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BT Global Services Offers Retailers a Packaged System for Item-Level Tracking

The solution includes RFID tags and readers, Omnitrol's RFID appliance and software, and BT Global Services' networked server for storing and sharing inventory and supply chain data.
By Claire Swedberg
Jan 05, 2011International IT services provider BT Global Services is offering a scalable, easily installable RFID solution for the retailing sector—stores, goods suppliers and logistics companies. The BT Retail Inventory Management solution (part of the company's BT Supply Chain Solutions portfolio) is being sold as an installation package for one or more stores, to be billed as a monthly service fee, but it is also available as a three-month pilot package for a single store, for any retailers that wish to test the technology before permanently deploying it. In addition, BT Global Services provides customer support to ensure a return on investment (ROI) before users expand the system to other stores, distribution centers or goods manufacturers. The company is initially marketing the solution to businesses in Europe and Asia.

BT Retail Inventory Management includes EPC Gen 2 passive ultrahigh-frequency (UHF) RFID tags and handheld RFID readers provided by BT (the company works with all leading handheld manufacturers); an Omnitrol Networks' appliance loaded with runs Omnitrol software for managing handheld reader data, as well as for providing back-room inventory management, store front inventory management and business analytics; and the BT data network, which functions as a cloud from which a retailer's employees or other authorized supply chain members can access information via the Internet. The solution, once deployed, is charged to a user as a monthly fee that varies according to deployment size. In some cases, if end users request automation of receipt or shipping, BT will also provide fixed interrogators that act as portals at, for example, dock doors.

BT Global Services' Keith Sherry
BT already provides supply chain solutions employing radio frequency identification or other technologies, such as bar-coding, to retailers and other companies globally. One of the firm's RFID customers has been U.K. clothing, food and home-products retailer Marks & Spencer (see Marks & Spencer to Extend Trial to 53 Stores). BT also provides supply chain solutions—including RFID technology (most of the firm's RFID customers are in the retail market)—to other customers throughout Europe and, more recently, in Asia, where the market is now growing rapidly, says Keith Sherry, BT Global Services' general manager of supply chain solutions. In the United Kingdom, the company supplies one retailer customer with 100 million RFID tags annually, which are applied and written at source at 40 factories in 20 countries throughout Asia.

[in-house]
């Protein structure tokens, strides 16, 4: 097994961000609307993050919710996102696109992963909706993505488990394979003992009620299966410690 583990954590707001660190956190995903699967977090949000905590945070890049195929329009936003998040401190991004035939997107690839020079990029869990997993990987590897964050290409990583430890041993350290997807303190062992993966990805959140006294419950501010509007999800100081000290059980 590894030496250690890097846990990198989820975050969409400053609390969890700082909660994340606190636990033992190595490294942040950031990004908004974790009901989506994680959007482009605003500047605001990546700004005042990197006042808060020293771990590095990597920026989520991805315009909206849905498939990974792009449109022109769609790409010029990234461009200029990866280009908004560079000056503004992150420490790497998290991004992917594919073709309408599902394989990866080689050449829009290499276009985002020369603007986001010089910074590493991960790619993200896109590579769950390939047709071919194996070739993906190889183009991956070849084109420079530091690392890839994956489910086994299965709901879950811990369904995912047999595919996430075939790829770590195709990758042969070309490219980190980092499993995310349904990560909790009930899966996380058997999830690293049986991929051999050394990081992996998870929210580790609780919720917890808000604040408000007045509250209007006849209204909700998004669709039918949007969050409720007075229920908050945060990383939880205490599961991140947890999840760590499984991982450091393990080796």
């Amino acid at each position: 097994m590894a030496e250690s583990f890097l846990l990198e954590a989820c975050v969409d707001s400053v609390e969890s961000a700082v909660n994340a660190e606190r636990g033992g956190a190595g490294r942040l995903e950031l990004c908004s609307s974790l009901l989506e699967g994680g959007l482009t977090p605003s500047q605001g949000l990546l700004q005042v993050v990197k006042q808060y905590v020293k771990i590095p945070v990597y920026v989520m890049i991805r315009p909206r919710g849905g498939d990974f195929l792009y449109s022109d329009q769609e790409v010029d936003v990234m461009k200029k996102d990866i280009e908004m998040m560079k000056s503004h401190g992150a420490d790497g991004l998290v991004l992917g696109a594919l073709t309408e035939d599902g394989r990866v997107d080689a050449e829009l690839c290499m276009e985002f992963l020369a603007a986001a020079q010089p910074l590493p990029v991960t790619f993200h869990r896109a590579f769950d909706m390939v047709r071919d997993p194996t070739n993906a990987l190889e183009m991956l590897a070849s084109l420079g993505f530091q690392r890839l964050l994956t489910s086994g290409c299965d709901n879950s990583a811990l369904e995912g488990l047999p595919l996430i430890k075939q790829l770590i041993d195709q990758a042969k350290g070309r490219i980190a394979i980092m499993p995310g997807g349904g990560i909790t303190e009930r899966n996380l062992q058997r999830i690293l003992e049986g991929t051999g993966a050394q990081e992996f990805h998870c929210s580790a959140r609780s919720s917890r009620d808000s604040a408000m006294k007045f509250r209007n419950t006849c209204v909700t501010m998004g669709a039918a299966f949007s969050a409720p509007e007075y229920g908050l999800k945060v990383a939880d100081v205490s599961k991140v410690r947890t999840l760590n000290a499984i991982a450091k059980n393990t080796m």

BT Global Services, Sherry says, has seen a growth in demand from retailers, as well as from their suppliers, for an RFID solution that is easy to install and simple to operate. Several trends make this an opportune time for the BT-Omnitrol product, he indicates. The supply chain market has become enormously complex with the growth in online purchasing, resulting in more than two channels of inventory that must be managed—for instance, some items are purchased online, and some in stores, while others are purchased online and are then returned at stores. Another factor that is spurring interest in RFID, he adds, is that the cost of UHF EPC Gen 2 tags has dropped, while quality and performance have increased. Retailers typically lack the IT experience or resources necessary to oversee their own RFID deployment, however, which might require working with separate providers of hardware, software and integration services.

Raj Saksena, Omnitrol Networks' CEO, likens the new BT-Omnitrol retail solution to a DSL or cable Internet modem that would easily link the users to a network, on which their relevant data could then be stored. In this case, as with DSL or cable Internet service, a simple appliance (provided by Omnitrol) is plugged into a PC, and then begins capturing and forwarding data to be stored on a server hosted by BT Global Services.

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